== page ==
use a watch to time drills and games at practice

Time Your Drills for Your Players’ Attention Span

We all know what it looks like when a player zones out and stops listening, especially if you work with younger kids. We also know what it's like to stand around while a coach just talks and talks, instead of getting the kids moving after a demonstration or two.

You have to keep your players' attention in order to make the most of your precious time at practice. A helpful tip we use all the time is Time Your Games. This applies to any part of your practice- stretching, line drills, 1-on-1's, 4-on-3 Fast breaks, etc. Timing your drills keeps things fresh for your players, keeps things organized for the coach, and can help keep practice fun.

Use this rule of thumb- Your players' attention span in minutes is about the same as their age in years. Therefore:

  • 10-year-olds ~ 10 minutes: Your practices should be broken up into roughly 10 minute segments- passing/catching, defensive footwork, 2-on-1's, etc.
  • 15-year-olds ~ 15 minutes: You can work on the same skill, drill or game for roughly 15 minutes before your players stop making progress and improvement.
  • 20-year-olds ~ 20 minutes: Even at the college level, coaches don't do the same thing for more than 20 minutes very often.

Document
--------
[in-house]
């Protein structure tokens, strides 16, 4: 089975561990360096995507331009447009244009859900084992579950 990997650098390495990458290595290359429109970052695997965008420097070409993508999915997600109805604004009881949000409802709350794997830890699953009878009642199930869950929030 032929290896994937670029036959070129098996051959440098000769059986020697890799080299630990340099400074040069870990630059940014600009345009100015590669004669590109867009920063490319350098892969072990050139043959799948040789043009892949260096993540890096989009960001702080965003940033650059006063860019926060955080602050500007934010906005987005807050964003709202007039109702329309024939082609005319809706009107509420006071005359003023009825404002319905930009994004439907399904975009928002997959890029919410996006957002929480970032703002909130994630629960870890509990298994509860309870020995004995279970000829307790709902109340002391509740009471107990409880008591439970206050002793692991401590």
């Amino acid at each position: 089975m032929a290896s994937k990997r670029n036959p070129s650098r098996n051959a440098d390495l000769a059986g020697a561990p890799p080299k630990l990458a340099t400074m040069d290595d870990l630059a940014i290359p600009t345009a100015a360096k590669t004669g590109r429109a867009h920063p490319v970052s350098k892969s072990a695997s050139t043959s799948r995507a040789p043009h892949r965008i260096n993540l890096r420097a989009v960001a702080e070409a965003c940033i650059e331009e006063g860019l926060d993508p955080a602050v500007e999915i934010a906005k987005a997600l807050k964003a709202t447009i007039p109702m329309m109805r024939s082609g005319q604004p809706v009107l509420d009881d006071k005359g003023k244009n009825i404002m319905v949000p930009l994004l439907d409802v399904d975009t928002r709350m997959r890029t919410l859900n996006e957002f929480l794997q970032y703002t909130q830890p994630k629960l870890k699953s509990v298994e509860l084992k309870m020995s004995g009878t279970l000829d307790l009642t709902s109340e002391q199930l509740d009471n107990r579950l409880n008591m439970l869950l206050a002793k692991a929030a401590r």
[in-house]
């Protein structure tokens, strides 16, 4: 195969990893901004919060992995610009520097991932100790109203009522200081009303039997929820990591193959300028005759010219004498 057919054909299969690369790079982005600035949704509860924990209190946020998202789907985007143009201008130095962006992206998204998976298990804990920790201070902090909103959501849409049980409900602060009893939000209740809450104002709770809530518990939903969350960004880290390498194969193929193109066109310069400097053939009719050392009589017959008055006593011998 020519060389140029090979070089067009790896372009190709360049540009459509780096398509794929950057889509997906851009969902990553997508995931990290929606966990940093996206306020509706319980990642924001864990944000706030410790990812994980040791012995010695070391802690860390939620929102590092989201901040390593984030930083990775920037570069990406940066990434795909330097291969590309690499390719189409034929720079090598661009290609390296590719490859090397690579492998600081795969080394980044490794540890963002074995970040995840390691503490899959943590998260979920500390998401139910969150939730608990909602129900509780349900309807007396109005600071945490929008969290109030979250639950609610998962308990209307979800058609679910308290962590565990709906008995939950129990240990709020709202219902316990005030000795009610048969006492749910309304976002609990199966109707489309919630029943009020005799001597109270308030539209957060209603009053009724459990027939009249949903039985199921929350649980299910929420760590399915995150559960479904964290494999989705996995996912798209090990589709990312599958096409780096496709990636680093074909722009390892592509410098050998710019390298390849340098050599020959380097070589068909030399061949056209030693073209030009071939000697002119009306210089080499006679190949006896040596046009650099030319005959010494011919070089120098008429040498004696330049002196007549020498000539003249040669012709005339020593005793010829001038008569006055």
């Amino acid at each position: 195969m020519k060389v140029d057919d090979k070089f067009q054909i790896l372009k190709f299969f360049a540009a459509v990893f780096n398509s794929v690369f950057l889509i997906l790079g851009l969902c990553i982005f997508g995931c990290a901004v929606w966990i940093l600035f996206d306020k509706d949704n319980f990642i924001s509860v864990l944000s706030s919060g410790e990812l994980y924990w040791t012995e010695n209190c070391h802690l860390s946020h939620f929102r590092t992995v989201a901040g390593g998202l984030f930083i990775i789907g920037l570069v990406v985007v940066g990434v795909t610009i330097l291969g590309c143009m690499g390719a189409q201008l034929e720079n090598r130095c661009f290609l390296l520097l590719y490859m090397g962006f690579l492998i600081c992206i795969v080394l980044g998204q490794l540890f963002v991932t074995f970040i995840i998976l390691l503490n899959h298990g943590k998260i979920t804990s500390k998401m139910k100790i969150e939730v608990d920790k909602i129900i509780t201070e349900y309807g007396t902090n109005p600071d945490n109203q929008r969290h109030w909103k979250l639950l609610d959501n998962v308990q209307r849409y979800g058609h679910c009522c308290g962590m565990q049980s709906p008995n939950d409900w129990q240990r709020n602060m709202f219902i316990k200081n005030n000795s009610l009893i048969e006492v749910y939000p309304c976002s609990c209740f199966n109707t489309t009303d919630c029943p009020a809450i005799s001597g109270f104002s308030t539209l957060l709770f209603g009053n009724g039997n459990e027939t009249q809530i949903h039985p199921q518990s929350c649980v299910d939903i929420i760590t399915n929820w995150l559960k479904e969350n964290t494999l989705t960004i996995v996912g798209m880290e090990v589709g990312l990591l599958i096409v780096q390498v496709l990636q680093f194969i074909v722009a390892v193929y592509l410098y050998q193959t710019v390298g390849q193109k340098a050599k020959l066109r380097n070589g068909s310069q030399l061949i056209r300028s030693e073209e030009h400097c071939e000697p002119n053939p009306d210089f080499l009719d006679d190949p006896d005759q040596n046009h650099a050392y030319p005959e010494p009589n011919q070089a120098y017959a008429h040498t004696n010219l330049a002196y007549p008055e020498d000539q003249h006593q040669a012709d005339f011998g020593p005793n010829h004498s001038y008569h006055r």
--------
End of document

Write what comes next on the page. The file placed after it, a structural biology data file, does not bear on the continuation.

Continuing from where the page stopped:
youth lacrosse coach practiceWear a simple digital watch to practice and use the timer. Restart the watch at the beginning of every new drill or game.

If you have too many players to do one drill in 10 or 15 minutes, then you might think about doing two different stations at the same time so that each player gets enough repetitions out of each drill. Remember, you are trying to maximize touches on the ball, repetition and muscle memory for each of your players and each individual skill or behavior you want to emphasize.

Keeping time also imitates game situations. For example, telling the losing team there's still five or six minutes left can inject some fight and intensity into your drill or game. We like to keep score in our practices. And hey, your players might even learn how to go hard to the cage in the final ten seconds when they're down by one, because they will have been in that situation before in practice.

Make sure your players get the chance to play both sides of the ball. Switch the teams halfway through your drills and play the same game. Or give each kid 10 or 15 minutes on each side of the ball. Especially at the youth level, and even in high-school, developing well-rounded athletes is one of the most important things you do as a coach. Way more important than winning. This is how you get the type of run-and-gun players like they had back in the old days.

Timing your drills and games can help you schedule in water breaks and give you a couple minutes to figure out "What do we do next??"

This can also keep you from talking too long if you can see the clock is ticking.

Try this out at your next practice and tell us how you like it!